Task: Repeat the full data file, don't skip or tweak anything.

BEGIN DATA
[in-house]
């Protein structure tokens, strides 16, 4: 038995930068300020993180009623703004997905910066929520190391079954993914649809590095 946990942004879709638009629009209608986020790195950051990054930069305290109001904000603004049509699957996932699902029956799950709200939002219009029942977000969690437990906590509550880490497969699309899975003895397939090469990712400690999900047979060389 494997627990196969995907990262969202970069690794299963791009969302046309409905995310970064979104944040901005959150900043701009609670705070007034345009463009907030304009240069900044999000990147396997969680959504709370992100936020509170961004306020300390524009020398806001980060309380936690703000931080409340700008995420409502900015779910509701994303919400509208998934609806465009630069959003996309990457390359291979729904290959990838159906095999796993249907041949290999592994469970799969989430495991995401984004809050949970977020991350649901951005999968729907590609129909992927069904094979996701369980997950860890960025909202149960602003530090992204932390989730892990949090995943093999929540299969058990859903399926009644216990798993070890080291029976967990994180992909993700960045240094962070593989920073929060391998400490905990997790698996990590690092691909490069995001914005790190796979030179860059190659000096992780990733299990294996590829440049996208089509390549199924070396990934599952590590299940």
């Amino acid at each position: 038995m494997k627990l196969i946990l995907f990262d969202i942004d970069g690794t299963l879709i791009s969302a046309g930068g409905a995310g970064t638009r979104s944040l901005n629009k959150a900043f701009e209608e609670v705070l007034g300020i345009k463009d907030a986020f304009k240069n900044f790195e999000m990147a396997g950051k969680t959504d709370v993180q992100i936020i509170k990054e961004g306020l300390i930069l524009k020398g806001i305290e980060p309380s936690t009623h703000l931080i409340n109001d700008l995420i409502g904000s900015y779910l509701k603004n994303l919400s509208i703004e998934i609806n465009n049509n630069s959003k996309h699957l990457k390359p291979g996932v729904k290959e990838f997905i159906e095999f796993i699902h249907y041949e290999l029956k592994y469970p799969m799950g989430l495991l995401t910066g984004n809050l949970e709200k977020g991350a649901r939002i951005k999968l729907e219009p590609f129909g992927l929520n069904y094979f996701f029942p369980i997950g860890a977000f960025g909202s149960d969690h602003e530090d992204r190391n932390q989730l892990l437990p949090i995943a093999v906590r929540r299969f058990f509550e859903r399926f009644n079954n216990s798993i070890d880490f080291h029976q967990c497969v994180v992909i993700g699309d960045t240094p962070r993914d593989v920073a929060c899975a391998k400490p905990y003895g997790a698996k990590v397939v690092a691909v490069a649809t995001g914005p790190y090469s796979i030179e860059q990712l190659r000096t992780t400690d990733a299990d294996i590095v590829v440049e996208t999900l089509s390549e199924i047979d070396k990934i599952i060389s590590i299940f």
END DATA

[in-house]
């Protein structure tokens, strides 16, 4: 038995930068300020993180009623703004997905910066929520190391079954993914649809590095 946990942004879709638009629009209608986020790195950051990054930069305290109001904000603004049509699957996932699902029956799950709200939002219009029942977000969690437990906590509550880490497969699309899975003895397939090469990712400690999900047979060389 494997627990196969995907990262969202970069690794299963791009969302046309409905995310970064979104944040901005959150900043701009609670705070007034345009463009907030304009240069900044999000990147396997969680959504709370992100936020509170961004306020300390524009020398806001980060309380936690703000931080409340700008995420409502900015779910509701994303919400509208998934609806465009630069959003996309990457390359291979729904290959990838159906095999796993249907041949290999592994469970799969989430495991995401984004809050949970977020991350649901951005999968729907590609129909992927069904094979996701369980997950860890960025909202149960602003530090992204932390989730892990949090995943093999929540299969058990859903399926009644216990798993070890080291029976967990994180992909993700960045240094962070593989920073929060391998400490905990997790698996990590690092691909490069995001914005790190796979030179860059190659000096992780990733299990294996590829440049996208089509390549199924070396990934599952590590299940």
């Amino acid at each position: 038995m494997k627990l196969i946990l995907f990262d969202i942004d970069g690794t299963l879709i791009s969302a046309g930068g409905a995310g970064t638009r979104s944040l901005n629009k959150a900043f701009e209608e609670v705070l007034g300020i345009k463009d907030a986020f304009k240069n900044f790195e999000m990147a396997g950051k969680t959504d709370v993180q992100i936020i509170k990054e961004g306020l300390i930069l524009k020398g806001i305290e980060p309380s936690t009623h703000l931080i409340n109001d700008l995420i409502g904000s900015y779910l509701k603004n994303l919400s509208i703004e998934i609806n465009n049509n630069s959003k996309h699957l990457k390359p291979g996932v729904k290959e990838f997905i159906e095999f796993i699902h249907y041949e290999l029956k592994y469970p799969m799950g989430l495991l995401t910066g984004n809050l949970e709200k977020g991350a649901r939002i951005k999968l729907e219009p590609f129909g992927l929520n069904y094979f996701f029942p369980i997950g860890a977000f960025g909202s149960d969690h602003e530090d992204r190391n932390q989730l892990l437990p949090i995943a093999v906590r929540r299969f058990f509550e859903r399926f009644n079954n216990s798993i070890d880490f080291h029976q967990c497969v994180v992909i993700g699309d960045t240094p962070r993914d593989v920073a929060c899975a391998k400490p905990y003895g997790a698996k990590v397939v690092a691909v490069a649809t995001g914005p790190y090469s796979i030179e860059q990712l190659r000096t992780t400690d990733a299990d294996i590095v590829v440049e996208t999900l089509s390549e199924i047979d070396k990934i599952i060389s590590i299940f």